Today’s #ELGL19 #InnovationSummit follow-up post is by Steve Pleasant, the Innovation Team Lead for Hillsboro, Oregon. Want to write for this series for ELGL? Sign up to contribute a blog post here and let’s keep the great conversations from Durham going.
What I’m listening to – On Pandora, Dean Lewis going through a tough breakup learns it’ll Be Alright from his mates. And apparently, love him or hate him, Post Malone is the only person on the radio these days.
What I’m watching –About a million how-to videos on YouTube and, Spider-Man: Into the Spider-Verse on VuDu. Again, Post Malone, Sunflower on the soundtrack. What is happening?
Stay with me for a moment while I get my bearings. I’m a child of the 60s and 70s, tail-end of the Boomers.
I grew up watching a pretty eclectic array of television programs: First, shows like Gunsmoke, Laugh-in, The Carol Burnett Show, and Captain Kangaroo. Later, programs like The Tonight Show with Johnny Carson, MASH, and Saturday Night Live were staples.
My thinking has been influenced by the Reverend Doctor Martin Luther King, Jr., Winston Churchill, George Carlin, Reverend Billy Graham, Stephen Hawking, Queen, and John Belushi, to name a few.
To paraphrase a Mark Ruffalo quote about Loki, my brain is often a bag of cats. It is for this reason that I crave and embrace simplicity when attempting to learn new things or to share information with others. I didn’t say I was great at simplicity. I have “opportunities to improve”.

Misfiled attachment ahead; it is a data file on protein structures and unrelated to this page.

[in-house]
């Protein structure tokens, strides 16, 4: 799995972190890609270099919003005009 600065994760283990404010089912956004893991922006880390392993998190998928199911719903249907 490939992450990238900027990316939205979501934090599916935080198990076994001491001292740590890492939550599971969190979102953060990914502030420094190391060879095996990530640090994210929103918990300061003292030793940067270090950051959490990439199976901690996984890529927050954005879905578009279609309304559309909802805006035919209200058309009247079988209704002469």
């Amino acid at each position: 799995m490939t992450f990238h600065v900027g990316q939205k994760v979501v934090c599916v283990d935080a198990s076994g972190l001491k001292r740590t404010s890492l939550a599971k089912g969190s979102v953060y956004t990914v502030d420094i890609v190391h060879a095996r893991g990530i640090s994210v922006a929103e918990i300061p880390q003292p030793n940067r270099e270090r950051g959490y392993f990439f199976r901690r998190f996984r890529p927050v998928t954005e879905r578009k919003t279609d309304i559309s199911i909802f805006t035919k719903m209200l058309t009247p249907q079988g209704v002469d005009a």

I’ve seen incredible changes happen in this country over the course of the last 40 years. While doing some research around simplifying our data privacy messaging, I learned of the Plain Writing Act of 2010, which requires federal agencies to write “clear government communication that the public can understand and use”.
That was a “Eureka! Moment” for me and I realized I wasn’t alone in feeling like my head was going to explode from all the information coming at me. Thanks to advances in technology our world offers near-instant access to more information than any human can process in a lifetime. No citation is needed. You know.
We wade through this information – flooded with jargon, couched in complexity, or buried in the sheer volume of data – to find those nuggets of wisdom needed to move our cities, and lives, forward.
While I never write external blog posts, the opportunity to share a few of my own tactics for dealing with the need for clarity and simplicity when talking about innovation was too good to pass up.